Direct Greta Hayes of the recreation centers and program division of Parks and Recreation addresses citizens' concerns during Tuesday's meeting. Commissioner Warren Mackey held a meeting at the Avondale Recreation Center on Tuesday evening to address a rumor concerning rec centers. The discussion also strayed into violence in the communities and its relation to the centers.
Paula Cannon gives a counterpoint to another resident's argument concerning usage of city recreation centers. Commissioner Warren Mackey held a meeting at the Avondale Recreation Center on Tuesday evening to address a rumor concerning rec centers. The discussion also strayed into violence in the communities and its relation to the centers.
Commissioner Warren Mackey, left, listens as Marlin Borngne speaks his mind during a meeting at the Avondale Recreation Center on Tuesday evening. The meeting was held to address a rumor concerning rec centers. The discussion also strayed into violence in the communities and its relation to the centers.
An area teacher told a standing-room-only crowd gathered Monday night at Avondale Recreation Center that neighborhoods in East Chattanooga are losing a generation.
An ex-convict argued they're actually at risk of losing three -- babies, teens and the young adults raising them all.
Meanwhile, elected officials bickered about the meeting that sparked the residents' discussion.
East Lake Academy teacher Cary Garrett said all of those, including representatives of 10 neighborhoods, had a "dog in the fight" in stopping delinquency and gang-related behavior.
"We're going to lose a whole generation if we haven't already," Garrett said.
Then Marlin Borngne, who works at Chattanooga State Community College, stood up and said the stakes were higher.
"We're not losing one generation, it's going to be three," Borngne said, after saying he learned the hard way after bad choices cost him years with his son. "The children need trades. They need something to do."
County Commissioner Warren Mackey called the meeting, originally slated to address what he described as a widespread rumor that the city planned to close four neighborhood recreation centers and open one super center.
"I heard enough to where it came to me to go ahead and accept the challenge of having an open conversation," Mackey said. "When citizens say to us that they want transparency, they want to know what's going on."
Across town, city leaders lashed out at Mackey during the City Council's committee meetings. Dan Johnson, chief of staff for Mayor Ron Littlefield, was asked if the city had responded to allegations that recreation centers were closing.
"Our chairwoman [Councilwoman Pam Ladd] responded to Mr. Mackey and told him he should not be saying those things because they aren't true," Johnson said.
Councilman Russell Gilbert, chairman of the parks and recreation committee, said he talked to Mackey personally.
"I called him and told him I had not heard anything about any recreation centers closing," Gilbert said.
Gilbert said Mackey first sent out a communitywide email saying the city would close the centers and later followed up with a second community-wide email saying the city was "backing down."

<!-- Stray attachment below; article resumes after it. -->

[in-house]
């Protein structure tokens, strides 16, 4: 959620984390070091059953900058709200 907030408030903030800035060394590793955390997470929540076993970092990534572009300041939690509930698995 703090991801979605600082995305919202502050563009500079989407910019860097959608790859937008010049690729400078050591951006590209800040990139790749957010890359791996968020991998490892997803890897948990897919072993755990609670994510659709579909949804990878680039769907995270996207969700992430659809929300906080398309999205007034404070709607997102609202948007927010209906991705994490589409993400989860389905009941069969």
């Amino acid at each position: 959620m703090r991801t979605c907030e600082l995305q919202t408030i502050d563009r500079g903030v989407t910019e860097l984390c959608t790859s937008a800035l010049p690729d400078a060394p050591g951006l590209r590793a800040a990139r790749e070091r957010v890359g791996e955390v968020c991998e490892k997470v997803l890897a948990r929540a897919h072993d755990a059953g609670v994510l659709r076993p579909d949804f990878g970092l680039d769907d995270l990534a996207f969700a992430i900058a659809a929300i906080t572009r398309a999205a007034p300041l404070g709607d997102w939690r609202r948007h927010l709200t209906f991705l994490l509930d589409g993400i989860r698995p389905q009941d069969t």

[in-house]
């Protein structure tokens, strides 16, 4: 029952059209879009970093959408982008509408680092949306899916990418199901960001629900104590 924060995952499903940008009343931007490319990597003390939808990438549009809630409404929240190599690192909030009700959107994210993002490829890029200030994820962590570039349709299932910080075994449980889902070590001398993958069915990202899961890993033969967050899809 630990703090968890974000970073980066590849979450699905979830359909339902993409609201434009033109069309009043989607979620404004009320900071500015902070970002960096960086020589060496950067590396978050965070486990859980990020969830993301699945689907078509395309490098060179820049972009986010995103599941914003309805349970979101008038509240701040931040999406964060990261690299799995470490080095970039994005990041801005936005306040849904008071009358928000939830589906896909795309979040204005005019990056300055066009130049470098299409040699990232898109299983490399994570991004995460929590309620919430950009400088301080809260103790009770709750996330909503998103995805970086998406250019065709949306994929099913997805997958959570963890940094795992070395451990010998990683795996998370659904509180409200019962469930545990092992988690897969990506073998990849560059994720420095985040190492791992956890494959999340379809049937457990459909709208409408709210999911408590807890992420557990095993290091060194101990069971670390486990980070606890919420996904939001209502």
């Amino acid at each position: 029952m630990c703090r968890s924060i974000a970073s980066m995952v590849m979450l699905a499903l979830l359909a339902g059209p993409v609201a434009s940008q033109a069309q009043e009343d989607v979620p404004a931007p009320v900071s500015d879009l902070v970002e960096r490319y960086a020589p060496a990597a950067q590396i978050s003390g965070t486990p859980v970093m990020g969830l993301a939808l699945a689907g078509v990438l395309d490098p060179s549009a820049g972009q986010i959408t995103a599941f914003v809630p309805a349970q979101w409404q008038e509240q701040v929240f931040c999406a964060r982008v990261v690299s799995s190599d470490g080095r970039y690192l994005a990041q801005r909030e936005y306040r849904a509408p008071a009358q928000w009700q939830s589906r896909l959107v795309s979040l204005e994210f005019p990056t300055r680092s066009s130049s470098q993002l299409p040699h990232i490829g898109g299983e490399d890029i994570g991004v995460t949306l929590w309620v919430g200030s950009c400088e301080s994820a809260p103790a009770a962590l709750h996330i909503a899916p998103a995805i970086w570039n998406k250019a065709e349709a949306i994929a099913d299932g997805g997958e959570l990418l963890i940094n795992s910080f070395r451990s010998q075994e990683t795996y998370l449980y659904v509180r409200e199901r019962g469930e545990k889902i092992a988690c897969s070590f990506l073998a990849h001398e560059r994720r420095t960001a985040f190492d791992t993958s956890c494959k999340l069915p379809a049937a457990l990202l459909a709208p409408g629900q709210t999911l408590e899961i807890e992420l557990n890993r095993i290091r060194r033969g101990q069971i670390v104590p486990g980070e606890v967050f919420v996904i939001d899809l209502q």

"That's not true," Gilbert said.
Chattanooga Director of Recreation Greta Hayes attended Tuesday night's meeting to stamp out rumors that the city would close any neighborhood centers and explained the hours and services provided in them. A 1999 study proposed consolidating four centers, including Avondale and Glenwood, but the city never acted on it, she said.
"There's been no action on taken on that in 12 years," she said. "To do a consolidation, you have to have resources to build a super center."
Some who attended the rec center meeting said the facilities need longer hours, more programs. Others said parents should take responsibility for their children. Many said the people present should become part of the solution and engage with neighborhood youth.
A father of four, James Ford Sr. stood quietly in the back with his wife and two of his children during the meeting.
"I can count two shootings that I know the people who got killed in the last two months," Avondale resident Ford said after the meeting. "I want my children to have the best opportunities they can."
Ansley Haman covers Hamilton County government. A native of Spring City, Tenn., she grew up reading the Chattanooga Times and Chattanooga Free Press, which sparked her passion for journalism. Ansley's happy to be home after a decade of adventures in more than 20 countries and 40 states. She gathered stories while living, working and studying in Swansea, Wales, Cape Town, South Africa, Washington, D.C., Atlanta, Ga., and Knoxville, Tenn. Along the way, she interned for ...
Cliff has worked for the Times Free Press for five years and covers Chattanooga city government. He previously covered Rhea County, as well as transportation and growth and development in Southeast Tennessee. A native of Maryville, Tenn., Cliff graduated in 2003 from the University of Tennessee with a bachelor’s degree in communications with an emphasis on journalism. Before coming to Chattanooga, he was a crime reporter with Hernando Today, a supplement of The Tampa (Fla.) ...